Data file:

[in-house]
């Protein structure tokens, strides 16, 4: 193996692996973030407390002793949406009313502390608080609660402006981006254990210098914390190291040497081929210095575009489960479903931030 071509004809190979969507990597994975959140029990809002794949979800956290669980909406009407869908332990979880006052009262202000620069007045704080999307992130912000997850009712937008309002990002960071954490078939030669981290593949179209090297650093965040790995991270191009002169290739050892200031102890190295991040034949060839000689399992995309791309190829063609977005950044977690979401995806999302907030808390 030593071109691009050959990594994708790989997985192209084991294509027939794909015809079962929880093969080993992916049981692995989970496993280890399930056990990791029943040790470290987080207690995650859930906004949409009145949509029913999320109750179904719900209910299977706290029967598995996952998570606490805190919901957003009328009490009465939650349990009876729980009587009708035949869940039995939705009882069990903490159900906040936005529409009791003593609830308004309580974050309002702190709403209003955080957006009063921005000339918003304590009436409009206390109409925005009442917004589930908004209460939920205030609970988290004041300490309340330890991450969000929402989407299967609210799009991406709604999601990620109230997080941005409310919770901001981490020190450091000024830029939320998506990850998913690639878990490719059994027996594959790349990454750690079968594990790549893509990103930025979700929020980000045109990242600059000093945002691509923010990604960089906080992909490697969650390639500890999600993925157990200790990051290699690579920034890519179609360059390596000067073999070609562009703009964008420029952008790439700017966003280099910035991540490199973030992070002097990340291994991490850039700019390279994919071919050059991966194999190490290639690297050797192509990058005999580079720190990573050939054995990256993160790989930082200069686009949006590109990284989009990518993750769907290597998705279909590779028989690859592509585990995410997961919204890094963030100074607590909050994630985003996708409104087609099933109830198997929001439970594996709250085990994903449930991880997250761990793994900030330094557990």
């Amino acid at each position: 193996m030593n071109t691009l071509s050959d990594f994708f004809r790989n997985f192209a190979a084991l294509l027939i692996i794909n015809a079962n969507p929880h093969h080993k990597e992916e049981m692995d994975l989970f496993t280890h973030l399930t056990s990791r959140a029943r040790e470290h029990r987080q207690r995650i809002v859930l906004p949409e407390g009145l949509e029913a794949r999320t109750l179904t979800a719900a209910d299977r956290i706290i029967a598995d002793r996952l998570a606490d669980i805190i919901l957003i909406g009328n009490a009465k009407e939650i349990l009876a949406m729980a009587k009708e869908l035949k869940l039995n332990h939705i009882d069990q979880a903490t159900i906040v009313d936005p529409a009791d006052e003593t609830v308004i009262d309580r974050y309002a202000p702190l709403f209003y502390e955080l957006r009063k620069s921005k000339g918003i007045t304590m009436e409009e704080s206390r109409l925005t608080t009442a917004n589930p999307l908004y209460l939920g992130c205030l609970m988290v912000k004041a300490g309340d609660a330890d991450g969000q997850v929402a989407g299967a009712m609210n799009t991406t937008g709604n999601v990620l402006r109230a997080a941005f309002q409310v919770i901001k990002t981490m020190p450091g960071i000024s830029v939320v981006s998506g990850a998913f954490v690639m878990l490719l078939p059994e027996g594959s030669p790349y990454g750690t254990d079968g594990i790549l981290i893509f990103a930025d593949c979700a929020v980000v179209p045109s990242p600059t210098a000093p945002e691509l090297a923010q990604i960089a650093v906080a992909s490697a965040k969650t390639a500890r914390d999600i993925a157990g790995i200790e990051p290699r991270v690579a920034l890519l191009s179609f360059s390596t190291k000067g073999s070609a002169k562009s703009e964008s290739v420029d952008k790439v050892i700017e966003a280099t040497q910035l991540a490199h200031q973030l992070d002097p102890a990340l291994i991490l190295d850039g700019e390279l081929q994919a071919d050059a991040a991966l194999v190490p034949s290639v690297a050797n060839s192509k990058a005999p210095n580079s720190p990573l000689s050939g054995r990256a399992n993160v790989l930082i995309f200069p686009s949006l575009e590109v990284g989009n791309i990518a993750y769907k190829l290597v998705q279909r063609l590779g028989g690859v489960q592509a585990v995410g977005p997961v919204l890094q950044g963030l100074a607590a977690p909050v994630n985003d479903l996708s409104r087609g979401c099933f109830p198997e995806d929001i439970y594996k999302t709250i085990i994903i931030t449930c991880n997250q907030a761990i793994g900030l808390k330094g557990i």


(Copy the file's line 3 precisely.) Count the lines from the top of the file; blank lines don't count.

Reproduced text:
């Amino acid at each position: 193996m030593n071109t691009l071509s050959d990594f994708f004809r790989n997985f192209a190979a084991l294509l027939i692996i794909n015809a079962n969507p929880h093969h080993k990597e992916e049981m692995d994975l989970f496993t280890h973030l399930t056990s990791r959140a029943r040790e470290h029990r987080q207690r995650i809002v859930l906004p949409e407390g009145l949509e029913a794949r999320t109750l179904t979800a719900a209910d299977r956290i706290i029967a598995d002793r996952l998570a606490d669980i805190i919901l957003i909406g009328n009490a009465k009407e939650i349990l009876a949406m729980a009587k009708e869908l035949k869940l039995n332990h939705i009882d069990q979880a903490t159900i906040v009313d936005p529409a009791d006052e003593t609830v308004i009262d309580r974050y309002a202000p702190l709403f209003y502390e955080l957006r009063k620069s921005k000339g918003i007045t304590m009436e409009e704080s206390r109409l925005t608080t009442a917004n589930p999307l908004y209460l939920g992130c205030l609970m988290v912000k004041a300490g309340d609660a330890d991450g969000q997850v929402a989407g299967a009712m609210n799009t991406t937008g709604n999601v990620l402006r109230a997080a941005f309002q409310v919770i901001k990002t981490m020190p450091g960071i000024s830029v939320v981006s998506g990850a998913f954490v690639m878990l490719l078939p059994e027996g594959s030669p790349y990454g750690t254990d079968g594990i790549l981290i893509f990103a930025d593949c979700a929020v980000v179209p045109s990242p600059t210098a000093p945002e691509l090297a923010q990604i960089a650093v906080a992909s490697a965040k969650t390639a500890r914390d999600i993925a157990g790995i200790e990051p290699r991270v690579a920034l890519l191009s179609f360059s390596t190291k000067g073999s070609a002169k562009s703009e964008s290739v420029d952008k790439v050892i700017e966003a280099t040497q910035l991540a490199h200031q973030l992070d002097p102890a990340l291994i991490l190295d850039g700019e390279l081929q994919a071919d050059a991040a991966l194999v190490p034949s290639v690297a050797n060839s192509k990058a005999p210095n580079s720190p990573l000689s050939g054995r990256a399992n993160v790989l930082i995309f200069p686009s949006l575009e590109v990284g989009n791309i990518a993750y769907k190829l290597v998705q279909r063609l590779g028989g690859v489960q592509a585990v995410g977005p997961v919204l890094q950044g963030l100074a607590a977690p909050v994630n985003d479903l996708s409104r087609g979401c099933f109830p198997e995806d929001i439970y594996k999302t709250i085990i994903i931030t449930c991880n997250q907030a761990i793994g900030l808390k330094g557990i």